Music Hardware vs Music Software – Which Should You Choose?

Music Hardware vs Music Software

Here are my thoughts on Music Hardware vs Music Software. Which should you choose?

Music Hardware vs Music Software

When I began my journey of making music, I always saw people in music forums getting into heated debates on hardware versus software.

The hardware lovers would look down upon the FL Studio users, question Propellerhead Reason users, and not consider someone to be a serious music producer unless they have real physical equipment.

Are music software users less credible than hardware users? No, everyone is making music with software today.

The problem is the market is over saturated with everyone trying to be a music producer.

Here are examples of popular songs that were created with FL Studio:

There are many more examples you can find online.

You can use FL Studio, Reason, Logic, MPCs, Keyboards, etc. It doesn’t matter.

It’s not about the music equipment or music software, but about the person using the equipment. Your ear for music, skill, and talent matters more than the equipment you are using.

Dr. Dre’s music equipment didn’t make him the big music producer he is today. His ear and talent for music did. So don’t think you need a big studio to make good music.

Related: 7 Things Every Music Producer Should Have

Music Hardware or Music Software?

I suggest both. Depending on your budget you should start with music software because it’s not usually dependent on other hardware.

Once you start making music, slowly add more equipment.

Music hardware and software can work well together with getting your creative juices flowing. But don’t think having tons of hardware is a must because you see other music producers with it.

With music software, there are so many VST plugins, presets, effects, and add-ons that you should never run out of sounds.

Why I Love Music Hardware

  • Creativity – With hardware, you are more focused on sounds because you aren’t staring at a computer screen and clicking around on a mouse. 
  • No Audio Latency Issues – When you run a lot of plugins and sounds on your computer, you can get audio delay issues that drive you nuts. With hardware, you don’t have these issues.
  • Fewer Options – When you have an MPC or keyboard, you know exactly what it’s capable of. Too many options can be distracting from the creative process.
  • Something Physical – I’m on a computer all day. I’m not a fan of all the clicking you have to do with a mouse. It feels good to have something physical to make music on that isn’t a computer, and that doesn’t involve a mouse.

Reasons I Love Music Software

  • Portability – A laptop and a midi keyboard can be your entire set up. You can have thousands of sounds and a variety of software. You can take it with you anywhere and not be restricted to one place.
  • Editing – It is easier to edit audio, samples, and MIDI.
  • Free Music Software – Online you can find tons of free VST plugins, presets, and add-ons. In fact, some VST plugins are modeled after vintage hardware and carry the same sounds. They may even sound better.
  • Collaborate with Others – With many music programs you can package up your song and send it to others to work with.

I hope this article has helped you out in some way.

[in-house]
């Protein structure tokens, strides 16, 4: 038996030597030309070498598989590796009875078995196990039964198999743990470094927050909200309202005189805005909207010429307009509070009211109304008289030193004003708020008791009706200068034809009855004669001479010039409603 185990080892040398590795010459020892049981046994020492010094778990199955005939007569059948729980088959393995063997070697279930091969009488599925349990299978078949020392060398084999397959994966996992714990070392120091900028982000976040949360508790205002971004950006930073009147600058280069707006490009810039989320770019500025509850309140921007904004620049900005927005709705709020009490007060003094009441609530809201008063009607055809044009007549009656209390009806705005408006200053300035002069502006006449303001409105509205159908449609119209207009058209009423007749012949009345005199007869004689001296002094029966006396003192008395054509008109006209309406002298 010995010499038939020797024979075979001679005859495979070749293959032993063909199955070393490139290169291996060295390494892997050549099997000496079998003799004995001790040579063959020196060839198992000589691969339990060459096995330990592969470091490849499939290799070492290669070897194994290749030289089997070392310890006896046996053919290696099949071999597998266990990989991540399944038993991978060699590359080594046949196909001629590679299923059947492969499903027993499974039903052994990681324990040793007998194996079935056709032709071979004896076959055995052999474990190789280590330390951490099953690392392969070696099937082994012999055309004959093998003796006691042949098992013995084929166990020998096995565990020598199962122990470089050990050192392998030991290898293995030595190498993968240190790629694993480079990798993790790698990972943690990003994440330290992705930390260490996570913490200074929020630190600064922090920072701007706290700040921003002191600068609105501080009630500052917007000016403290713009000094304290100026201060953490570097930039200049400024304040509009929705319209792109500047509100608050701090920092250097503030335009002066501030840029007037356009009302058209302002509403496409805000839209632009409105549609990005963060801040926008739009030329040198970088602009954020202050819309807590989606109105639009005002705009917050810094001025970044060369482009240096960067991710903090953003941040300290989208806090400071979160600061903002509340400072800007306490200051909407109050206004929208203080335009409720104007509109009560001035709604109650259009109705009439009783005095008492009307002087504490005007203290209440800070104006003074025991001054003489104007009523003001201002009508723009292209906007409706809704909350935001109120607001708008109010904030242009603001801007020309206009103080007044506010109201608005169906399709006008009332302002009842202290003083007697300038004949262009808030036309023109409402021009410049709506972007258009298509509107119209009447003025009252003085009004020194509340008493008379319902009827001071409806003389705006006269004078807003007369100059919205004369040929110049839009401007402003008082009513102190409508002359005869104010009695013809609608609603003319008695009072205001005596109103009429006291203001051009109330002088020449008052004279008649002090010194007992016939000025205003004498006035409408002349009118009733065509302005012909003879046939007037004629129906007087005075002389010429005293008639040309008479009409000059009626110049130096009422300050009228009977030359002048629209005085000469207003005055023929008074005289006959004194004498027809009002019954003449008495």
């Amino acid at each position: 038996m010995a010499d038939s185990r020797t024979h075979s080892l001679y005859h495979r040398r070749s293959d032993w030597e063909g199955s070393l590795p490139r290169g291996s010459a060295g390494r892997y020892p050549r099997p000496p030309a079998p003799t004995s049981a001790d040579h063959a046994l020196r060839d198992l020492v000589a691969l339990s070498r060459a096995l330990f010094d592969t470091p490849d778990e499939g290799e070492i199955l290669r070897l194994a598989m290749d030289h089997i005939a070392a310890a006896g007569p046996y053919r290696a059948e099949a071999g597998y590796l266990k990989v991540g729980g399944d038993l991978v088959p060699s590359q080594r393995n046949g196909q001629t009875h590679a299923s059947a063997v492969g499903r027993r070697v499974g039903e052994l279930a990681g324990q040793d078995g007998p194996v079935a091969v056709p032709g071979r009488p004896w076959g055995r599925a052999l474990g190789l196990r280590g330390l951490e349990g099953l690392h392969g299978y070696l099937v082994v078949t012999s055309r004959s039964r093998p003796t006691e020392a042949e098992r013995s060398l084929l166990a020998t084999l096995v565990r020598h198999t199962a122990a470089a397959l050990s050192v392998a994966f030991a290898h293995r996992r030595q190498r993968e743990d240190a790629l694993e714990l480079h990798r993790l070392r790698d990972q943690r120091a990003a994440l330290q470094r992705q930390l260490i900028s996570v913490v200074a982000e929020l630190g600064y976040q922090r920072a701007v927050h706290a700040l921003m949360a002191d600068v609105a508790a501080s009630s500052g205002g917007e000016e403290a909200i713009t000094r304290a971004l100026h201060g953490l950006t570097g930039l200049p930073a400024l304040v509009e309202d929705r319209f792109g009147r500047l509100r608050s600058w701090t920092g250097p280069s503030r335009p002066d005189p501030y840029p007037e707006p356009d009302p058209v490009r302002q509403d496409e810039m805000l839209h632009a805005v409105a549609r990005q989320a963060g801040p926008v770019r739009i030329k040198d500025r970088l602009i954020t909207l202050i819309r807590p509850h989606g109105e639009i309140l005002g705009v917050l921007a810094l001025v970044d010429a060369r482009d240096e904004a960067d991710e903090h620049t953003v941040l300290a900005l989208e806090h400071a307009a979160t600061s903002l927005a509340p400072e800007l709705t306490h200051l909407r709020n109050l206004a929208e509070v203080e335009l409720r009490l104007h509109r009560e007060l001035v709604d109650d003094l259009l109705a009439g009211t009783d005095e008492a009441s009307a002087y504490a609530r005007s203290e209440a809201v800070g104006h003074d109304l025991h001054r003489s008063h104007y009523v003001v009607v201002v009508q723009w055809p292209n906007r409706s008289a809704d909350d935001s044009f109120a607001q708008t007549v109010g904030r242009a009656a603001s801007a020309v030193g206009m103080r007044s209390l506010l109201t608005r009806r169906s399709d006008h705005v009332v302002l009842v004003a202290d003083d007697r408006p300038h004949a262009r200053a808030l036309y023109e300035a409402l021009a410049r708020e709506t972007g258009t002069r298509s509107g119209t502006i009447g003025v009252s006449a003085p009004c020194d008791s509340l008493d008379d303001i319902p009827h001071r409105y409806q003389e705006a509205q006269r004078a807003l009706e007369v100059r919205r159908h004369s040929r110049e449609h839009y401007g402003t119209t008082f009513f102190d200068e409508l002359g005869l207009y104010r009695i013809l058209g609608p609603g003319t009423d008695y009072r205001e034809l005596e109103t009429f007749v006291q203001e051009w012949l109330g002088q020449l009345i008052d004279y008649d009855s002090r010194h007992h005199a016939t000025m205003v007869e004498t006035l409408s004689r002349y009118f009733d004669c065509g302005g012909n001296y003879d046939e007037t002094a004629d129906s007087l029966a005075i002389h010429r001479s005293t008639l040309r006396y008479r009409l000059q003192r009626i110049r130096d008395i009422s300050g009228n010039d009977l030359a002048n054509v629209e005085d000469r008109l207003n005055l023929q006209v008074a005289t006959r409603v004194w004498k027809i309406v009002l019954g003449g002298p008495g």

Remember, it’s not about the music equipment you have. It’s about the music you make with what you have. You can have a big studio and suck, or have FL Studio, Reason, of Logic and rock! It’s up to you.

Related: How to Make Beats ( Beginners Guide )

What are your thoughts on Music Hardware vs Music Software?

Posted by on Category: How to Make Beats


  1. For me hardware with a variety of bits of kit is king as your set-up will be likely be relatively unique and often the hands-on feel of hardware is more satisfying.


    Hardware takes more time to learn and set up. It’s less portable. It takes up space. It’s slower, sometimes much slower, to bash out a track and have it on SoundCloud. So if you are a not time-rich, juggling your music-making with other commitments, you can simply achieve more with a pure software set-up.

    While you can pick up still great-sounding 90s/2000s hardware synths for a tenth of what they originally cost, with software you can basically own any synth – even incredibly realistic software models of vintage analogue synths that tend to cost $100-$150, and sometimes much cheaper. Compare that to a real Moog or vintage modular synth! And the modelled emulations can be stupidly close to the point that you couldn’t tell them apart on a recording.

    Some argue hardware pumping through and analogue sounds better – more organic and lively. However, this really depends on the quality of your components and especially things like your mixing desk and outboard effects. Remember, if you have audio interfaces with loads of outputs you could still mix on a vintage mixing desk with cool old outboard at a pro studio if you wanted. Best of both worlds!

    I do have a sympathy for the hardware sounds better view, though. The crisp punch of an Akai rack sampler, the swing of a classic MPC, the wobbly old analogue synth, even the warm sound of a mid-90s Roland ROMpler does feel great. All-in-the-box software music is only as good as the summing algorithms that merge it all together.

    But overall, I’ve moved to an all-in-the-box Logic-based set-up. For me, I’ve always tended to hear the idea in my head – the beat, the riff, the hook, the bass line, so what system I lay that down on is pretty irrelevant as long as it works.

    Oh, and the audience for your music is not going to care what kit you did the track on.

    So in some ideal world where all I did was make music I’d be hardware 100% but software means I can get more work done quicker so I’m happy with that.